Arizona has now surpassed 3,000 COVID-19 deaths.
Gov. Doug Ducey has some decisions to make this week about Arizona’s response to COVID-19, including whether schools should wait longer before reopening and if certain business closures should continue.
Ducey ordered gyms, bars, nightclubs, movie theaters, waterparks, and tubing to close back down June 29 after they were allowed to begin reopening in early May with the expiration of the state’s six-week stay-at-home order.
A resulting surge in COVID-19 cases in the state led members of the public to call for a slower reopening and more action to prevent people from gathering, especially in small, indoor spaces.
Ducey’s announcement in June ordered those businesses to close for 30 days, with the end date approaching next week.
The governor is expected to announce if he will allow the closures to expire, extend them, or modify them at a Thursday press briefing at 3 p.m.
Ducey is also expected to announce an update when it comes to schools reopening this fall.
Also at the end of June, Ducey announced the state would push back the date schools could choose to reopen for in-person classes by two weeks, making the new date Aug. 17.
But ABC 15 reported Ducey has considered pushing that date back further, possibly to Sept. 7, which is Labor Day.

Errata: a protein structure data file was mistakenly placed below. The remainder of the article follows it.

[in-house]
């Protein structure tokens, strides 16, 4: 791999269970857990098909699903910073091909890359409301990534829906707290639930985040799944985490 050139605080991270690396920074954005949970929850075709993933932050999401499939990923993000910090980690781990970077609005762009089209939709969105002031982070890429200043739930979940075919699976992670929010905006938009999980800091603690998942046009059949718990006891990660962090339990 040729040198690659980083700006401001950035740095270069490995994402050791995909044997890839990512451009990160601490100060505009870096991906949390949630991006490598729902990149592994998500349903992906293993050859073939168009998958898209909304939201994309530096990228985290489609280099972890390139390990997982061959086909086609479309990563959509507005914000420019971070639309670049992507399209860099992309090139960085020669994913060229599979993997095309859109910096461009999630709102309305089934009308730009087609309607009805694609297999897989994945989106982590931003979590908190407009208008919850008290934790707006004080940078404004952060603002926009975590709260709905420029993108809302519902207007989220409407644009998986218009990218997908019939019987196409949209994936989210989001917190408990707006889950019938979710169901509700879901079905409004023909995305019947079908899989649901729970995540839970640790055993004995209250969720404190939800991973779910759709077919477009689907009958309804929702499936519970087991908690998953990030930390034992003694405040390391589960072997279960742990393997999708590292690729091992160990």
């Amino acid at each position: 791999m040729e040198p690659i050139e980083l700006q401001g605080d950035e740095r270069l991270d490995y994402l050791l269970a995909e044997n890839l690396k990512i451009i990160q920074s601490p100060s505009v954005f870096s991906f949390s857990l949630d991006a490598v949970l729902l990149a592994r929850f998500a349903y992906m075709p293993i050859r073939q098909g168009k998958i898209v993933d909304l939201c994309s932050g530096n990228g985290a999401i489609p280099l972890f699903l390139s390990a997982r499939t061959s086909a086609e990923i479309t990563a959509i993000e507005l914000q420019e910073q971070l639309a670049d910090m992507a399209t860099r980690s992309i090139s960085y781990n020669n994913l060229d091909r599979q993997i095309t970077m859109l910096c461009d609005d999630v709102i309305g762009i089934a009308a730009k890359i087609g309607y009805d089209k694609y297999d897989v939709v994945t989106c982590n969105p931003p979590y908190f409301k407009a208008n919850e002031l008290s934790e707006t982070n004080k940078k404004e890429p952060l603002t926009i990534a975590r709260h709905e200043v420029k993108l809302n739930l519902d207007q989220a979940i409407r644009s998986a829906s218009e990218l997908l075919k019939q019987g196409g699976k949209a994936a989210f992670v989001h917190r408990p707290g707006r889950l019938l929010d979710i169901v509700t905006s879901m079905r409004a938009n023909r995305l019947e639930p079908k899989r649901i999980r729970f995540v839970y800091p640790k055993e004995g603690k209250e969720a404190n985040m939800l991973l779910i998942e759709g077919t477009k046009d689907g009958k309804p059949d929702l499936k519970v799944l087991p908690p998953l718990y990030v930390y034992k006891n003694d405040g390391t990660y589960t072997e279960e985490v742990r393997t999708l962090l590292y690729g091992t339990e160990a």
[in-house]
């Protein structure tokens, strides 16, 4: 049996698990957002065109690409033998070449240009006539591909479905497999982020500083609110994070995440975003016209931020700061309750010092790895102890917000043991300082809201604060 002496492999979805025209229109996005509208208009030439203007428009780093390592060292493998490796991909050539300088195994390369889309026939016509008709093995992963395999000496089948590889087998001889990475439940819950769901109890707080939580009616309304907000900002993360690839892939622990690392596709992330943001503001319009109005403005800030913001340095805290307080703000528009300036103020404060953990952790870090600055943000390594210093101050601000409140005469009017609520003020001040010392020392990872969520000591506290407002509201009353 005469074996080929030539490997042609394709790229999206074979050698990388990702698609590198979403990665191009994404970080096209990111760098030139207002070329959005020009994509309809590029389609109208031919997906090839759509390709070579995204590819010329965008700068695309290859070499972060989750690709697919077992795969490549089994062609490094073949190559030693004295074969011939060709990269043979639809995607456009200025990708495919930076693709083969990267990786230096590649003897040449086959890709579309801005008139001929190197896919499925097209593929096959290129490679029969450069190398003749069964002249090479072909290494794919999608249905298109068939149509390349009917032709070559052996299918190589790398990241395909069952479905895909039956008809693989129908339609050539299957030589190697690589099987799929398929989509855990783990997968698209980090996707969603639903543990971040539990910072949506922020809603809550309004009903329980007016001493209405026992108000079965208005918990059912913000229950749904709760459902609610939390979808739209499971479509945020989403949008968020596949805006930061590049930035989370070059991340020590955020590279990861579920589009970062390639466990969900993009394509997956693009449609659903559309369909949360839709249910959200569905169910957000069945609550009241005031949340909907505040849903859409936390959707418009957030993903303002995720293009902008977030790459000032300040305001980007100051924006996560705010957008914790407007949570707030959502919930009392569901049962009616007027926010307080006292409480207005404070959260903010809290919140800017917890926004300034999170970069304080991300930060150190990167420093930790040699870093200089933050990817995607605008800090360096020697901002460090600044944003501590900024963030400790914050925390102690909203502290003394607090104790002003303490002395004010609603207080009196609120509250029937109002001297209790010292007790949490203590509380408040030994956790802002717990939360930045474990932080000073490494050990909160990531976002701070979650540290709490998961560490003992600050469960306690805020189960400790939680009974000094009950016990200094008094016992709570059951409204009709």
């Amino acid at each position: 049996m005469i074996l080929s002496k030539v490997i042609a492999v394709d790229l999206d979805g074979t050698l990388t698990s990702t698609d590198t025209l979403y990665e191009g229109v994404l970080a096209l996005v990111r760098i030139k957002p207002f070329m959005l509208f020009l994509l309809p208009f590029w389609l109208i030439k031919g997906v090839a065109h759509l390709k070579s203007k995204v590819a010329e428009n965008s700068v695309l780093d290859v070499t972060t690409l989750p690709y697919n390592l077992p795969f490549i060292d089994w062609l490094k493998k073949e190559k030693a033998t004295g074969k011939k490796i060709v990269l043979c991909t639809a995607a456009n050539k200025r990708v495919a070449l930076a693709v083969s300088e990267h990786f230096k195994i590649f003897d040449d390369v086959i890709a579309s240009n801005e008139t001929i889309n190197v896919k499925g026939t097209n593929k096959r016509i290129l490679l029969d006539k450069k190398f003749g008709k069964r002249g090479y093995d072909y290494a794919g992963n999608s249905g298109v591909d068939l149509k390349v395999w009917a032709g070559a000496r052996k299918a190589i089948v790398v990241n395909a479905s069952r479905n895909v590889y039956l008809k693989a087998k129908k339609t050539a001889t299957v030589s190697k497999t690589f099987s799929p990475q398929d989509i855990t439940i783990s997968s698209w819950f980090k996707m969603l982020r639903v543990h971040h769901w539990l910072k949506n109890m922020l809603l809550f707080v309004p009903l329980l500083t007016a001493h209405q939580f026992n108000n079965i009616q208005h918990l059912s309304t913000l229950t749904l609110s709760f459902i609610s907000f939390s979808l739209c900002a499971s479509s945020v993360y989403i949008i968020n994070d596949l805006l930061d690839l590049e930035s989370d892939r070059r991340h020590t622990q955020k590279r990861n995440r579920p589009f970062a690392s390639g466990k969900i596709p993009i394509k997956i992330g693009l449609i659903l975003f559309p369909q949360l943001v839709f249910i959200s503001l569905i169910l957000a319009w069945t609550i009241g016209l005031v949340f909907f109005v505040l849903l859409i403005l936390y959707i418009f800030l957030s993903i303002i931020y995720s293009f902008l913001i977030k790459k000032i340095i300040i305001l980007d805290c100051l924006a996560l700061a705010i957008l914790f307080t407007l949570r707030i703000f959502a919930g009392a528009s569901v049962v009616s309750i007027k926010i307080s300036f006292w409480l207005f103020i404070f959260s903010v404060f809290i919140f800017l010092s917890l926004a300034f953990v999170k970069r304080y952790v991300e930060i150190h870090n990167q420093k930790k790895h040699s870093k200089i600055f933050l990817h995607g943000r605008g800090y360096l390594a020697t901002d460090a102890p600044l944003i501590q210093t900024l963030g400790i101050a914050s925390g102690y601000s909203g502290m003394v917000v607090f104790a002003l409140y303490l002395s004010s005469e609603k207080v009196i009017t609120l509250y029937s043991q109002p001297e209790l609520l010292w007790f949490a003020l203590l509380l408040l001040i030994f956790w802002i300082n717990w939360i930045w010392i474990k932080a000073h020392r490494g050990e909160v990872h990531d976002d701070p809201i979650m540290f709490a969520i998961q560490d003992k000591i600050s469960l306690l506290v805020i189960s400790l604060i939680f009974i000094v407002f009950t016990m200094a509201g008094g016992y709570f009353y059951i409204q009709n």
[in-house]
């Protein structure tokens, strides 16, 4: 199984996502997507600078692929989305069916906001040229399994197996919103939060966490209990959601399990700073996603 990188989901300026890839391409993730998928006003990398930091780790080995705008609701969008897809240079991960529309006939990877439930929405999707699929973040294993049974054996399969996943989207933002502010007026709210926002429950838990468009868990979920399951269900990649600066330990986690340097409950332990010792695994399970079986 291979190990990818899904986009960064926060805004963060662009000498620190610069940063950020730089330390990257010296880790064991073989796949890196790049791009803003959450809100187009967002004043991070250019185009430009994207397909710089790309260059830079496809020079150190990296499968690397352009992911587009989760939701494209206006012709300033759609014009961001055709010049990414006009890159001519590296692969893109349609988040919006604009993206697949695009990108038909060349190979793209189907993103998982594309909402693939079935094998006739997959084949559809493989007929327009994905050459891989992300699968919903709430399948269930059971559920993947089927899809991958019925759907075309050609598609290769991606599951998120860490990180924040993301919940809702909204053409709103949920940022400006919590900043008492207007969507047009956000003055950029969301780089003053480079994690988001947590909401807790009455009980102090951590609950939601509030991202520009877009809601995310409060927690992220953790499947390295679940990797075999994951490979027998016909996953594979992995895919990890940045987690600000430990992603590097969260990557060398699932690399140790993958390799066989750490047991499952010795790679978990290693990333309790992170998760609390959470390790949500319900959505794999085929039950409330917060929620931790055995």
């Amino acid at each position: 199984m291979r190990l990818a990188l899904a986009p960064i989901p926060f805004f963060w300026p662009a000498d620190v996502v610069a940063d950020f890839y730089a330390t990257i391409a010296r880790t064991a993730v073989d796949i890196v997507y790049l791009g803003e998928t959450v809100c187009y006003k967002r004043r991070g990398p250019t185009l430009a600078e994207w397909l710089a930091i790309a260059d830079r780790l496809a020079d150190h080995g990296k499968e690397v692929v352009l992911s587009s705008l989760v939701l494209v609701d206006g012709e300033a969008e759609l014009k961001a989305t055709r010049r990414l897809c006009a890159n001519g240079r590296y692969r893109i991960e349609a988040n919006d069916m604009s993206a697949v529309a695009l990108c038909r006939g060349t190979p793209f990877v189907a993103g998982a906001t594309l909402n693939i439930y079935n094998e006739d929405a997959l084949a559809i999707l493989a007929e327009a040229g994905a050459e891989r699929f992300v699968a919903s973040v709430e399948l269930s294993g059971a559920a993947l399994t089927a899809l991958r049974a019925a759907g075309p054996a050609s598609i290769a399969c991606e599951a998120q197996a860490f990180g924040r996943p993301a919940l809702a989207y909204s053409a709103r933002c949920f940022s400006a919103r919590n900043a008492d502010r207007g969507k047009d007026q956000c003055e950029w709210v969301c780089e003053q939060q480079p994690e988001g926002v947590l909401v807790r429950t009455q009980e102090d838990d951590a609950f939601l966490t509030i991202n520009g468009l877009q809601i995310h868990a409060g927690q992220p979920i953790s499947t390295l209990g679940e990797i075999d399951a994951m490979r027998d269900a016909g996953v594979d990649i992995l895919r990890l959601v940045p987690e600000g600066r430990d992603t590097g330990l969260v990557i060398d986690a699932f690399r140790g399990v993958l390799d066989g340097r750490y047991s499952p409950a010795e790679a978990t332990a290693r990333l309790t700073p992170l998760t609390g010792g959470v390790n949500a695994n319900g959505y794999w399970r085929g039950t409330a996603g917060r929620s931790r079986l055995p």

Many public health experts and educators have called for schools to avoid in-person instruction at all until the virus is more under control.
Due to safety concerns, some school districts have decided to stick with remote learning until further notice.
Arizona topped 3,000 COVID-19 deaths Thursday, with the state health department reporting an additional 89 that morning.
More than 1,000 of the total deaths have been reported in the past 15 days.
The agency also reported 2,335 new cases, coming to a total of 152,944.
Despite Thursday’s milestone for deaths, an Arizona State University researcher said Wednesday that it is becoming clear that cases have plateaued in the state. That said, Dr. Joshua LaBaer of the ASU Biodesign Institute believes the level is much too high to ease up on restrictions, especially bar closures.
LaBaer also said any reopening of schools will need to be done carefully with precautions worked out by each district. School officials across the state have worked for months on reopening plans that remain fluid as Arizona remains a virus hot spot.
But he said it is clear students need in-person instruction.
The Associated Press contributed to this report.
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